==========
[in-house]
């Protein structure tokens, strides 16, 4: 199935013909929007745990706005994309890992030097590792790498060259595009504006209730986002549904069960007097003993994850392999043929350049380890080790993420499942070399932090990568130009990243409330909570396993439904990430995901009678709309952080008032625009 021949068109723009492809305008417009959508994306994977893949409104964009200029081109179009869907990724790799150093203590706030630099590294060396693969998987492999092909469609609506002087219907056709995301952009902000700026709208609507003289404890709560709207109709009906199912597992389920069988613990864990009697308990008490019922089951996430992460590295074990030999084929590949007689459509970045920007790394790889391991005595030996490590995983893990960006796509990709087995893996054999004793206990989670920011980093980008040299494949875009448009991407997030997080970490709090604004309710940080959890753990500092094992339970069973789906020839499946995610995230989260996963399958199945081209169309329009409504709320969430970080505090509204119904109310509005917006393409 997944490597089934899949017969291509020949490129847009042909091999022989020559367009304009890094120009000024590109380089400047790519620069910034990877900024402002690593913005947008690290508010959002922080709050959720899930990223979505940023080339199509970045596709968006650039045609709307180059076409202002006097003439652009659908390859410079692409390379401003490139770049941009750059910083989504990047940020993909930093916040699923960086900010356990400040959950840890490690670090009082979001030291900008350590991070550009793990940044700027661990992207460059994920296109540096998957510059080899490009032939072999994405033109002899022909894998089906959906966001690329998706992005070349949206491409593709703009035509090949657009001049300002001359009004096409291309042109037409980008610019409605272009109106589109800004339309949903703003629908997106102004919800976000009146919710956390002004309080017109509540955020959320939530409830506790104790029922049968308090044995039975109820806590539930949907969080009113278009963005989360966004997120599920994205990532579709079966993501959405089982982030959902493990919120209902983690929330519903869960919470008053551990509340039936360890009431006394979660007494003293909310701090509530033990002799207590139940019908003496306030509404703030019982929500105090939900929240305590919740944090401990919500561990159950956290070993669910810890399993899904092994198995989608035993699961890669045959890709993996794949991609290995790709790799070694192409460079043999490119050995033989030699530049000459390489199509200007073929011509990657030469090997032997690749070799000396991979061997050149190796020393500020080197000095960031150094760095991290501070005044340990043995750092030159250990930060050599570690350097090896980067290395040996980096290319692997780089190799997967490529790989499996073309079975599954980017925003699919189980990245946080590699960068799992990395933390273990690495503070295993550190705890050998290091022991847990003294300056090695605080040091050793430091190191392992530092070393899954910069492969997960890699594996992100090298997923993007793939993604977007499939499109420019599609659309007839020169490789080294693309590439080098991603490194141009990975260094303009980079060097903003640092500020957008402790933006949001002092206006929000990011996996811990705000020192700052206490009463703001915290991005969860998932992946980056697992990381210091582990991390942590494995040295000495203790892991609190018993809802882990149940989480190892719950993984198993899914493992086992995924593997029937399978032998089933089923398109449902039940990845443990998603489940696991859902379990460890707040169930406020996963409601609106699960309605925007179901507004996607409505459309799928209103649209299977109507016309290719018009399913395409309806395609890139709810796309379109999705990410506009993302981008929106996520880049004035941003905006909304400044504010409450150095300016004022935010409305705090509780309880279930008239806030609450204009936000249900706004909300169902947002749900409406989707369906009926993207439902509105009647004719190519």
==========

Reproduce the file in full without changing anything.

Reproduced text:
[in-house]
């Protein structure tokens, strides 16, 4: 199935013909929007745990706005994309890992030097590792790498060259595009504006209730986002549904069960007097003993994850392999043929350049380890080790993420499942070399932090990568130009990243409330909570396993439904990430995901009678709309952080008032625009 021949068109723009492809305008417009959508994306994977893949409104964009200029081109179009869907990724790799150093203590706030630099590294060396693969998987492999092909469609609506002087219907056709995301952009902000700026709208609507003289404890709560709207109709009906199912597992389920069988613990864990009697308990008490019922089951996430992460590295074990030999084929590949007689459509970045920007790394790889391991005595030996490590995983893990960006796509990709087995893996054999004793206990989670920011980093980008040299494949875009448009991407997030997080970490709090604004309710940080959890753990500092094992339970069973789906020839499946995610995230989260996963399958199945081209169309329009409504709320969430970080505090509204119904109310509005917006393409 997944490597089934899949017969291509020949490129847009042909091999022989020559367009304009890094120009000024590109380089400047790519620069910034990877900024402002690593913005947008690290508010959002922080709050959720899930990223979505940023080339199509970045596709968006650039045609709307180059076409202002006097003439652009659908390859410079692409390379401003490139770049941009750059910083989504990047940020993909930093916040699923960086900010356990400040959950840890490690670090009082979001030291900008350590991070550009793990940044700027661990992207460059994920296109540096998957510059080899490009032939072999994405033109002899022909894998089906959906966001690329998706992005070349949206491409593709703009035509090949657009001049300002001359009004096409291309042109037409980008610019409605272009109106589109800004339309949903703003629908997106102004919800976000009146919710956390002004309080017109509540955020959320939530409830506790104790029922049968308090044995039975109820806590539930949907969080009113278009963005989360966004997120599920994205990532579709079966993501959405089982982030959902493990919120209902983690929330519903869960919470008053551990509340039936360890009431006394979660007494003293909310701090509530033990002799207590139940019908003496306030509404703030019982929500105090939900929240305590919740944090401990919500561990159950956290070993669910810890399993899904092994198995989608035993699961890669045959890709993996794949991609290995790709790799070694192409460079043999490119050995033989030699530049000459390489199509200007073929011509990657030469090997032997690749070799000396991979061997050149190796020393500020080197000095960031150094760095991290501070005044340990043995750092030159250990930060050599570690350097090896980067290395040996980096290319692997780089190799997967490529790989499996073309079975599954980017925003699919189980990245946080590699960068799992990395933390273990690495503070295993550190705890050998290091022991847990003294300056090695605080040091050793430091190191392992530092070393899954910069492969997960890699594996992100090298997923993007793939993604977007499939499109420019599609659309007839020169490789080294693309590439080098991603490194141009990975260094303009980079060097903003640092500020957008402790933006949001002092206006929000990011996996811990705000020192700052206490009463703001915290991005969860998932992946980056697992990381210091582990991390942590494995040295000495203790892991609190018993809802882990149940989480190892719950993984198993899914493992086992995924593997029937399978032998089933089923398109449902039940990845443990998603489940696991859902379990460890707040169930406020996963409601609106699960309605925007179901507004996607409505459309799928209103649209299977109507016309290719018009399913395409309806395609890139709810796309379109999705990410506009993302981008929106996520880049004035941003905006909304400044504010409450150095300016004022935010409305705090509780309880279930008239806030609450204009936000249900706004909300169902947002749900409406989707369906009926993207439902509105009647004719190519």